Mediocre Artist, Decent Architect, Invaluable Writer
Sycophant, artist, architect, and author of the Lives of the Artists, Giorgio Vasari (1511–74) was the source for much of the information we have on the history and personalities of the Italian Renaissance. He was also in many ways the first professional philistine.
Born in Arezzo, Vasari's cousin the great Umbrian painter Luca Signorelli encouraged him to take up art. He was brought to Florence at age 16, where his idol, Michelangelo, eventually befriended him and introduced him into the circle of a painter whose technique Michelangelo admired, Andrea del Sarto, although the relationship seems to have been rocky; Vasari wasn't kind to him in his gossipy biography.
Vasari spent much of his career covering empty walls for the Medici, especially for Grand Duke Cosimo I, who had him paint over Michelangelo and Leonardo's famous but unfinished battle scenes in the Salone dei Cinquecento with his massive Battle of Marciano in Valdichiana... preserving, perhaps, the originals out of respect (see the Palazzo Vecchio).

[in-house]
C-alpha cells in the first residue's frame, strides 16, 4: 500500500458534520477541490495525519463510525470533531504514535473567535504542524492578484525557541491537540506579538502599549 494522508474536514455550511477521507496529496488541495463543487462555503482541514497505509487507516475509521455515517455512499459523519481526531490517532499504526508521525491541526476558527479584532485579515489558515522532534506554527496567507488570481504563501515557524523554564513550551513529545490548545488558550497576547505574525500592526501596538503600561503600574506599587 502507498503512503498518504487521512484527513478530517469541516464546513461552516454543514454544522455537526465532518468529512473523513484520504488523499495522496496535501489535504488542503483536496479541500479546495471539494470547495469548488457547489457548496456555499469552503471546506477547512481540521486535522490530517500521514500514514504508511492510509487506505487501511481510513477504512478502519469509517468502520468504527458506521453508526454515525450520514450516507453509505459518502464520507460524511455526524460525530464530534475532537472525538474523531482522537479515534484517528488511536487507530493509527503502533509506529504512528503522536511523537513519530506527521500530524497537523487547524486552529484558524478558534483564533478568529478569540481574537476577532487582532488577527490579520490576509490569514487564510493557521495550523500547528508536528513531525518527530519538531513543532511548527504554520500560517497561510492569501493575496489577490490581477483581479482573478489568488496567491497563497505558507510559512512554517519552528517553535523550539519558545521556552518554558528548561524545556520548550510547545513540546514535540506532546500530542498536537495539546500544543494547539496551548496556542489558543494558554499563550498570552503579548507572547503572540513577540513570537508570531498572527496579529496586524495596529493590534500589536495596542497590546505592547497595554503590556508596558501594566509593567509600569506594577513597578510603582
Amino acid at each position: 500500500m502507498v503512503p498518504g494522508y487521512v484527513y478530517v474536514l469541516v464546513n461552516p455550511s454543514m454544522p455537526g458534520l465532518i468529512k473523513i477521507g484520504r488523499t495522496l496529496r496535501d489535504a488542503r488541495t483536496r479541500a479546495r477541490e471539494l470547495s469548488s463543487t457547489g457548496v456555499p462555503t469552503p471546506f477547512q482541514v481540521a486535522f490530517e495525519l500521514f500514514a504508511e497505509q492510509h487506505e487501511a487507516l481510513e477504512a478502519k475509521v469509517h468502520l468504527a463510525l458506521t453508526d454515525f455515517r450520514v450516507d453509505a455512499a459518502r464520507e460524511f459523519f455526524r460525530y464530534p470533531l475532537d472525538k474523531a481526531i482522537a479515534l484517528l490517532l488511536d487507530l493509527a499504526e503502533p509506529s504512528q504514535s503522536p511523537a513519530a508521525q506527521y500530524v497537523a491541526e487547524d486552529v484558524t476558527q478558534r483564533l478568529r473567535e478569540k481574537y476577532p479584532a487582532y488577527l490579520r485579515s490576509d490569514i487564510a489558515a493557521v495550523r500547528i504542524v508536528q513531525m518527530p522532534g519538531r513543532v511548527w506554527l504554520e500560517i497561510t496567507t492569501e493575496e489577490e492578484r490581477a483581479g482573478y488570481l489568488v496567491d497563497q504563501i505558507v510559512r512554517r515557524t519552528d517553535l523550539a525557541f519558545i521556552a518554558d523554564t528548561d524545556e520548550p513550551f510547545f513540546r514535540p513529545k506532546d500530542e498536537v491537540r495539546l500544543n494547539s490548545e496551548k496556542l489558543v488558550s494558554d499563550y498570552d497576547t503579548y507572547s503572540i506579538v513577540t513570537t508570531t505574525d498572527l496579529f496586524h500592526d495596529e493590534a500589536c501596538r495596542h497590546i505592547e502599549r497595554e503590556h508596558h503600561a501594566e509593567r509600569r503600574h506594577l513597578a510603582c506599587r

He began the frescoes in the cupola of the Duomo, and was put in charge of renovating the city's two great medieval churches, Santa Maria Novella Santa Croce, usually to the detriment, if not the whole scale destruction of their great medieval fresco cycles, with no respect at all (regrettably he particularly seemed to have had it in for Andrea Orcagna).
Besides designing the Uffizi, Vasari's big moment came in 1565, on the occasion of the marriage of Grand Duke Cosimo I's heir, Francesco de’ Medici to Johanna of Austria, daughter of Holy Roman Emperor Ferdinand I and Anna of Bohemia and Hungary. The Grand Duke, keen to impress his son's new imperial in-laws, commissioned Vasari to design the building of the Corridoio and Loggia del Pesce.
And that's not all. Recently, after a long period of restoration, his elaborately frescoed home in Florence, has been opened for guided tours on Saturday morning.